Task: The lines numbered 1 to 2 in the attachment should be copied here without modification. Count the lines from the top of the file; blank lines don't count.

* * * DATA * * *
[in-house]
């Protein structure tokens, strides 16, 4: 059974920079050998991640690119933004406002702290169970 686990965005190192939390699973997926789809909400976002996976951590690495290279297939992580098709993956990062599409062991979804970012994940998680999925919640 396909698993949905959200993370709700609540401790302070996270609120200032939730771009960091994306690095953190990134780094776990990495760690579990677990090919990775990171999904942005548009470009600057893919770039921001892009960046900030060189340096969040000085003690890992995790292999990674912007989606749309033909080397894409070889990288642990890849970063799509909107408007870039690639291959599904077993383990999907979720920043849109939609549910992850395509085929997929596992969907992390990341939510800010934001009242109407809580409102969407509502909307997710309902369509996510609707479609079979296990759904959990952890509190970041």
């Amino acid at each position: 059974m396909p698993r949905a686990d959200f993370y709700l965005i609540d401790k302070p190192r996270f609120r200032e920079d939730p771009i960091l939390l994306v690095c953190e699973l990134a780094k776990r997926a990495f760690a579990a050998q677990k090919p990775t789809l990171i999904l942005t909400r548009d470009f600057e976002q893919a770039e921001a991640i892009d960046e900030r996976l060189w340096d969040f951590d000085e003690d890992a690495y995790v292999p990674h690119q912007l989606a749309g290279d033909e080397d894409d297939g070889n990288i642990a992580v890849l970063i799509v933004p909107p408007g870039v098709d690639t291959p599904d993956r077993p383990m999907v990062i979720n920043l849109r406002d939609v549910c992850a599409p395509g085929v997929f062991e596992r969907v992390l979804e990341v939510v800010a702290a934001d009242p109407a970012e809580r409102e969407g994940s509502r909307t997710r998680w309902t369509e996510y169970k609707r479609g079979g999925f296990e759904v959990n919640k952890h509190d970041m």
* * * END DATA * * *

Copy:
[in-house]
């Protein structure tokens, strides 16, 4: 059974920079050998991640690119933004406002702290169970 686990965005190192939390699973997926789809909400976002996976951590690495290279297939992580098709993956990062599409062991979804970012994940998680999925919640 396909698993949905959200993370709700609540401790302070996270609120200032939730771009960091994306690095953190990134780094776990990495760690579990677990090919990775990171999904942005548009470009600057893919770039921001892009960046900030060189340096969040000085003690890992995790292999990674912007989606749309033909080397894409070889990288642990890849970063799509909107408007870039690639291959599904077993383990999907979720920043849109939609549910992850395509085929997929596992969907992390990341939510800010934001009242109407809580409102969407509502909307997710309902369509996510609707479609079979296990759904959990952890509190970041």